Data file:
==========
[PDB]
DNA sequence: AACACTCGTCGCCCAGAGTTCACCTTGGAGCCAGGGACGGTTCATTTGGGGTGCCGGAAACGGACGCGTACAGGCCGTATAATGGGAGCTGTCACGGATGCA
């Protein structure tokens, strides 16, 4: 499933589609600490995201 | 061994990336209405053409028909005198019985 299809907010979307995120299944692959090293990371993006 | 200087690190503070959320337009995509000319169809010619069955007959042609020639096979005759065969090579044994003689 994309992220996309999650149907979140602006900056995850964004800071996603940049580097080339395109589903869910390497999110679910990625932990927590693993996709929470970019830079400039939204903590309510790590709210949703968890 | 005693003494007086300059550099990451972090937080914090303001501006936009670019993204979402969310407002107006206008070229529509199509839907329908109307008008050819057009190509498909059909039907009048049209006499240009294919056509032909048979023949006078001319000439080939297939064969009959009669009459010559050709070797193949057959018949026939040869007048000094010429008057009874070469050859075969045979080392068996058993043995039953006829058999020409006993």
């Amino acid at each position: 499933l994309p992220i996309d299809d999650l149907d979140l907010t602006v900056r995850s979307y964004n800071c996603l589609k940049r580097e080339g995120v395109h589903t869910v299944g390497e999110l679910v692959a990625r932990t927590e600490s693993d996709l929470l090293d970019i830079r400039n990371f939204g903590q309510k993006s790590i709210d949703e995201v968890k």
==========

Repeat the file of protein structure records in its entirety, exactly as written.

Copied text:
[PDB]
DNA sequence: AACACTCGTCGCCCAGAGTTCACCTTGGAGCCAGGGACGGTTCATTTGGGGTGCCGGAAACGGACGCGTACAGGCCGTATAATGGGAGCTGTCACGGATGCA
């Protein structure tokens, strides 16, 4: 499933589609600490995201 | 061994990336209405053409028909005198019985 299809907010979307995120299944692959090293990371993006 | 200087690190503070959320337009995509000319169809010619069955007959042609020639096979005759065969090579044994003689 994309992220996309999650149907979140602006900056995850964004800071996603940049580097080339395109589903869910390497999110679910990625932990927590693993996709929470970019830079400039939204903590309510790590709210949703968890 | 005693003494007086300059550099990451972090937080914090303001501006936009670019993204979402969310407002107006206008070229529509199509839907329908109307008008050819057009190509498909059909039907009048049209006499240009294919056509032909048979023949006078001319000439080939297939064969009959009669009459010559050709070797193949057959018949026939040869007048000094010429008057009874070469050859075969045979080392068996058993043995039953006829058999020409006993």
């Amino acid at each position: 499933l994309p992220i996309d299809d999650l149907d979140l907010t602006v900056r995850s979307y964004n800071c996603l589609k940049r580097e080339g995120v395109h589903t869910v299944g390497e999110l679910v692959a990625r932990t927590e600490s693993d996709l929470l090293d970019i830079r400039n990371f939204g903590q309510k993006s790590i709210d949703e995201v968890k």